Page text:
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Ten Years After - By George Courmouzis

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On the 10th Anniversary of the opening of the 2004 Athens Summer Olympic Games, the international press sent a stark reminder to the world of what can go wrong with the undertaking of the Olympic Games. Photos of derelict sport facilities sitting idle amidst garbage and the reminder that Greece went bankrupt a few years later, ostensibly as a result of frivolous spending spree related to the Olympic built-up. Beijing's and Sochi's billions were also mentioned to question the feasibility of hosting modern day Summer Games as per the specifications and expectations of the IOC and the Olympic Movement stakeholders (28 sports federations, athletes, spectators, press, broadcasters, sponsors and various other interests).

The Ten Year landmark refers to both the 2004 Summer Olympic Games held in Athens and to the 2024 Games whose host has still to be decided.

I have been involved with various business sides of Sport for the past 40 years, which includes the Olympic Movement: First during the 1976 Montreal Games, more intensely with the Athens 1996 Bid and 2004 Games and, peripherally, with a shortlisted candidate by the USOC for a potential 2024 Bid. I have witnessed the evolution of the Olympic Brand from the inside and the outside. I am horrified by the lack of understanding of what the Modern Olympic Games represent to the world and, particularly, to the hosts.

• The Olympic Games is the only lasting global heritage event. It is the biggest festival on earth, as it brings all the nations of the world together in one location for a sporting and cultural celebration.
• The Summer Games represents the biggest mobilization of resources in peacetime every four years.
• Hosting the Games is a concept that has been greatly misunderstood and abused by political agendas, business interests and the IOC.
• The IOC, under Bach, has awakened to the need to redefine the purpose and the scale of the Games.
• The Games should be awarded to developed nations (not cities any more) with the infrastructure to deliver them for gain.
• The Games should celebrate the timely conclusion of planned urban development that would elevate the status and fortunes of the hosts.
• The Games Operating Budget of nearly €3 billion is balanced! Revenues from TV, sponsors and tickets match the staging expenses.
• The billions of dollars spent by host cities in the last decade went towards infrastructure the city decided it wanted to showcase its development.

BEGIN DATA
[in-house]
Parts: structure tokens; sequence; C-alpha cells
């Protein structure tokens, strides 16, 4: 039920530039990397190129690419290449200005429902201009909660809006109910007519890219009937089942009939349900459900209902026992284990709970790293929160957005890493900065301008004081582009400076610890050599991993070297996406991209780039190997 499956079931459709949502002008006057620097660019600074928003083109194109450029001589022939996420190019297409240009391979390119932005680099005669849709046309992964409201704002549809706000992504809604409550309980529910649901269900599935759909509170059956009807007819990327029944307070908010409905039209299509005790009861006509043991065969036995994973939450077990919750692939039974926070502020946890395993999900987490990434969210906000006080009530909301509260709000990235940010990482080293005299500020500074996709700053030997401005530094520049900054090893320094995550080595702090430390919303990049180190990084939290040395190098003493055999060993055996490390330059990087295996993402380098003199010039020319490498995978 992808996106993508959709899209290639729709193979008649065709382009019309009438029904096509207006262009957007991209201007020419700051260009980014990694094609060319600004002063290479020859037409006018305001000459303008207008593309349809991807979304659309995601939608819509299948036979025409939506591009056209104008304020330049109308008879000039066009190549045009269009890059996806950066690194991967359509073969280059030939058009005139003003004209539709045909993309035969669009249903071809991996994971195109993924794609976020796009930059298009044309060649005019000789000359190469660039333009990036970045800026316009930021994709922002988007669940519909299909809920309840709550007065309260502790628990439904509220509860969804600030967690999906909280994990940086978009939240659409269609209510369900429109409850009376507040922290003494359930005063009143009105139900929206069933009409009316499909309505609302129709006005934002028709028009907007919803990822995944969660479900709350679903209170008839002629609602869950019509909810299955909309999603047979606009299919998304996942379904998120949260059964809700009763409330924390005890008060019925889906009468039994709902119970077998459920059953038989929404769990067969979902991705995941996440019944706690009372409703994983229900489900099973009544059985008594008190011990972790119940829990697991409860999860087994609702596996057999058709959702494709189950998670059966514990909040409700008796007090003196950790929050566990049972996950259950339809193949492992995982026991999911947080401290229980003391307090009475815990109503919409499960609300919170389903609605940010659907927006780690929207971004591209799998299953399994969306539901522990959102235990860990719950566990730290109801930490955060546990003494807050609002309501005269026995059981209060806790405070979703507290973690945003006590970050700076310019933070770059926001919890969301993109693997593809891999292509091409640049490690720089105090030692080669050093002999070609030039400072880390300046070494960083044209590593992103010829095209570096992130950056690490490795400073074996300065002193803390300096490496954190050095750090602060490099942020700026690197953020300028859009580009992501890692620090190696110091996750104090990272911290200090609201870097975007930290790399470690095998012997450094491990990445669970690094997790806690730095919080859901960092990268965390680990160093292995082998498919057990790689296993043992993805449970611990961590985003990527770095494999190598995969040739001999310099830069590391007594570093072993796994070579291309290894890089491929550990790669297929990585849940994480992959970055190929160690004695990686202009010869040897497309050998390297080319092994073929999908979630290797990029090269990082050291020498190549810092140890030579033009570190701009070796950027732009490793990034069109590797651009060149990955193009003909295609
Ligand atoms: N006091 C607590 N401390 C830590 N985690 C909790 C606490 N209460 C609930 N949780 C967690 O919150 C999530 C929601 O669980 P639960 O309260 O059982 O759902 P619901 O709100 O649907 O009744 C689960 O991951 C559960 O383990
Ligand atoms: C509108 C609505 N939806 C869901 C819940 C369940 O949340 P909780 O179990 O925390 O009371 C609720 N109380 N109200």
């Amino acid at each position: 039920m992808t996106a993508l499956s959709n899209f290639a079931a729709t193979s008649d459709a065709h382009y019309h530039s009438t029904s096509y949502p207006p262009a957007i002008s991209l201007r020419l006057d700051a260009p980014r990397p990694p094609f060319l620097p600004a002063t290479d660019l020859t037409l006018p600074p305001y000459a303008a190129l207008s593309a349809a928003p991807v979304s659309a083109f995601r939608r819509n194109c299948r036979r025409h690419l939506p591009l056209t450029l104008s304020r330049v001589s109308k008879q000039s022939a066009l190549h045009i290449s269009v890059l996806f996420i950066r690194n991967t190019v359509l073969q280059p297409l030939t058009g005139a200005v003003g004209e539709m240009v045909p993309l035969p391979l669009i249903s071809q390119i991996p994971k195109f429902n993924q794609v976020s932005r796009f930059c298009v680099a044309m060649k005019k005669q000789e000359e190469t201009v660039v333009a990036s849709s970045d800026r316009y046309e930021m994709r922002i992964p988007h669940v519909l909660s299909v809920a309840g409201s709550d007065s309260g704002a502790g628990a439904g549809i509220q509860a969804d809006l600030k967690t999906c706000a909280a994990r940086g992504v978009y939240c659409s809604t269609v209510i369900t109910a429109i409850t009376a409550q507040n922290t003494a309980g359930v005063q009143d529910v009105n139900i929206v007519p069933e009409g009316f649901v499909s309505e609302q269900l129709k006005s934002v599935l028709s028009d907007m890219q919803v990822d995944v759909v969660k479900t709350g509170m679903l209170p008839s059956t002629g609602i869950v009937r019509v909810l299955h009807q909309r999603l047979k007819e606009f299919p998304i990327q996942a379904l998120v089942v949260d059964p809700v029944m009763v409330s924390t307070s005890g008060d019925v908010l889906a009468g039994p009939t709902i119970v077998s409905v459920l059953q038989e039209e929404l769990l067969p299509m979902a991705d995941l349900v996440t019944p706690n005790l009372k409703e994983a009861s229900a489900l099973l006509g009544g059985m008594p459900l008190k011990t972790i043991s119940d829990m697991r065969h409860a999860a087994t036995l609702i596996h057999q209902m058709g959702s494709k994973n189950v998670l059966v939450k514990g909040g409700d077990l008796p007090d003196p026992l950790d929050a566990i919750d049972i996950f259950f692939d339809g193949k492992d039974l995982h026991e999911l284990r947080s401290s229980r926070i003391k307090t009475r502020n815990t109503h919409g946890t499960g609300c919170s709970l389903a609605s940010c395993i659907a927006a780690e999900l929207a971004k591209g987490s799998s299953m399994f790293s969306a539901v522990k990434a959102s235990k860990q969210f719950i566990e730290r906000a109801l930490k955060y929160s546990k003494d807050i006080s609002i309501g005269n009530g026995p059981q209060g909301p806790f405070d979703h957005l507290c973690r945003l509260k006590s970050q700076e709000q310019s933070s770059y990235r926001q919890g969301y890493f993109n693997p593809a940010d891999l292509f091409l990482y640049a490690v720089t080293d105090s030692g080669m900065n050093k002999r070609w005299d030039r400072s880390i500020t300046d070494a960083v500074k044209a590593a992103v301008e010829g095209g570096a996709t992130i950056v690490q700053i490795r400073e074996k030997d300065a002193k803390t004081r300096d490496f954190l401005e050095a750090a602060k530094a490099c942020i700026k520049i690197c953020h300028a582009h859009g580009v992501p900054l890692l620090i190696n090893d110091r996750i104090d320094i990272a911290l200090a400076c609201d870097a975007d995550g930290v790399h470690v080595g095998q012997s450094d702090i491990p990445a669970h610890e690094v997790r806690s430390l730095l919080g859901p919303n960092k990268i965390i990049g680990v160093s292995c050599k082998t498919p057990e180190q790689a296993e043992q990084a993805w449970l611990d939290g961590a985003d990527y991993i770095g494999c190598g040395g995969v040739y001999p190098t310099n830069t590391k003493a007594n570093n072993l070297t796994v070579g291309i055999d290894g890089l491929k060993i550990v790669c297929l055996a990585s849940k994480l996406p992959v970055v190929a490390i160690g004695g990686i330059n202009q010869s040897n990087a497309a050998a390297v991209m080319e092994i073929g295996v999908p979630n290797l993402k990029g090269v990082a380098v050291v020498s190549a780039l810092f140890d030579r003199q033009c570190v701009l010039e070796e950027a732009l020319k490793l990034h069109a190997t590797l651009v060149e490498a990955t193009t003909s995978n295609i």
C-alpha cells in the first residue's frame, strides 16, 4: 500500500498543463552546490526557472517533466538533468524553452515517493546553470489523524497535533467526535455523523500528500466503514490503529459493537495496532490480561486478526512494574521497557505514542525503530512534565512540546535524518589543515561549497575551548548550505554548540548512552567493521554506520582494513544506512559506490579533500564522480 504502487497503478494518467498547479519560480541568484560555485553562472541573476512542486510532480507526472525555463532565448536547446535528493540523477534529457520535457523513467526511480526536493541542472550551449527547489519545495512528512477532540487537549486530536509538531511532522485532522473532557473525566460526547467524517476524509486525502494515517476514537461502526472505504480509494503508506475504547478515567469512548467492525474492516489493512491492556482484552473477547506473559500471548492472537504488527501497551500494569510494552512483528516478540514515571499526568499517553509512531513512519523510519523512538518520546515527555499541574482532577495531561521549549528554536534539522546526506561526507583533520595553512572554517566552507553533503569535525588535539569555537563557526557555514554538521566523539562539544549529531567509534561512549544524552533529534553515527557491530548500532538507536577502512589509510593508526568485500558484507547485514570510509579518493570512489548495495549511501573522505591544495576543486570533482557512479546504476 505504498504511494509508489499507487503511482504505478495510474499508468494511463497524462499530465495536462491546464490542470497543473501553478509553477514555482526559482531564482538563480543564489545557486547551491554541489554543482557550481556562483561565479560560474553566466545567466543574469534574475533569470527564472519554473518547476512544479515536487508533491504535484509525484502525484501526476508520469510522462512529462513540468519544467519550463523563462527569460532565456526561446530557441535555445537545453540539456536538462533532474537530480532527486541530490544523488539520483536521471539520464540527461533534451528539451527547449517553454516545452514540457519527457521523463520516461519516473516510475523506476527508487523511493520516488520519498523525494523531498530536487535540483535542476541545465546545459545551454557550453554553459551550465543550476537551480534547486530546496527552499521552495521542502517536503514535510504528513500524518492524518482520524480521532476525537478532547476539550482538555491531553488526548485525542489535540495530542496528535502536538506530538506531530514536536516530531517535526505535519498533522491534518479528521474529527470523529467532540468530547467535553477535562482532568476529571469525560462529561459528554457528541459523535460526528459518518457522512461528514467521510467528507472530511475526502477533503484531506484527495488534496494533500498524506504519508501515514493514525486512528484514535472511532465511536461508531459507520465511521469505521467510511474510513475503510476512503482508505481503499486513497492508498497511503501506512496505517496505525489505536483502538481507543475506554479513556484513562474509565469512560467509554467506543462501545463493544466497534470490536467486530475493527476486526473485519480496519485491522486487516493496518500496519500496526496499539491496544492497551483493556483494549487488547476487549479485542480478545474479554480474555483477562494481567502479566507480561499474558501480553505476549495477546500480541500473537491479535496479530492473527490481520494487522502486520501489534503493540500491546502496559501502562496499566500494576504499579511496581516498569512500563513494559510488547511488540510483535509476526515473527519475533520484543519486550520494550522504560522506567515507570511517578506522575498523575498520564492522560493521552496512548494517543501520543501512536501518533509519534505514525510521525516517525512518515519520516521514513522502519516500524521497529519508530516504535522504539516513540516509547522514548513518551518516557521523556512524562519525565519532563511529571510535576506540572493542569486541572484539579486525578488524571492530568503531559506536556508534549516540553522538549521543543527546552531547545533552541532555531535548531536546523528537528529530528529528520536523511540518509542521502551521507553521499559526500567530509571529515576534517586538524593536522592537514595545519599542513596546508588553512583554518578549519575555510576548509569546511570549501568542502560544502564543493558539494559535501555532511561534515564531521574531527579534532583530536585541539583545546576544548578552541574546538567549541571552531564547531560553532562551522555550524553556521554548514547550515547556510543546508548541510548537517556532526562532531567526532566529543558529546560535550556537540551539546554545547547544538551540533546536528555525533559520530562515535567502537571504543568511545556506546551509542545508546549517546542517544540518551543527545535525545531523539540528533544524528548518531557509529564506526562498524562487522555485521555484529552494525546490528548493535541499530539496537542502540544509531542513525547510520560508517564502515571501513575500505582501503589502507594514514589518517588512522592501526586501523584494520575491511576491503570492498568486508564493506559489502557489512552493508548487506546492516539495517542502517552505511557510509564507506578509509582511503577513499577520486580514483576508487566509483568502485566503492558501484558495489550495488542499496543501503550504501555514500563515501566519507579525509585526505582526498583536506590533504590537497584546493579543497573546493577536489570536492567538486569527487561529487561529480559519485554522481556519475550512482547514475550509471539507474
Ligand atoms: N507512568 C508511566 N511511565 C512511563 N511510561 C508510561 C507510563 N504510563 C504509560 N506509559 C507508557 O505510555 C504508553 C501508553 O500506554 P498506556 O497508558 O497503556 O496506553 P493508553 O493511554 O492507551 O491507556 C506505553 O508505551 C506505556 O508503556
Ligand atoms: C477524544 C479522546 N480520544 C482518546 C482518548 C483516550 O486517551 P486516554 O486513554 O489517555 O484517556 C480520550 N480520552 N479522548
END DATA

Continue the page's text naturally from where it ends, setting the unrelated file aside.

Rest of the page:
Beijing and Sochi

China ($38bn) and Russia ($51bn) wanted the Games to place their nations on the world stage. What and who they paid to achieve it matters little; certainly less to China, the growing economic behemoth, but more to Russia, the waning socialist empire. The results of their efforts have since been measured: China succeeded, Russia failed.

Athens and London

The infrastructural investment was an estimated €10bn for Athens and €15bn for London. Urban development plans existed for both. Athens badly needed an Airport, a Metro system and peripheral Highways and London a scope to expand the city eastward. They both succeeded in their quest. The Games forced the timely delivery of urban plans long in the backburner. Athens became a livable Metropolis and the Eastern docklands London's current development hot-spot. Telecom, security and other civic services were upgraded to meet the needs of the Festival. The city and the country occupied the global stage, giving them branding opportunities. Altogether, these elements constitute the Games Legacy.

There may have been cost overruns in an effort to speed up delivery. Yet, despite complaints, it is cheaper to build a 10 km road in one year than in five! What was spent didn't cause a financial crisis for either country, certainly not for the UK. For Greek skeptics, the €10bn spent on badly needed infrastructure created a boom. The sum was [supposed to be] spent over the 7 year period since the Games were awarded. That is about €1.5bn a year or 0.6% of Greece's annual GDP at the time. The economic multiplier of 2 to 3 times the investment boosted the economy further, making Greece the leading growth country in the EU during that period.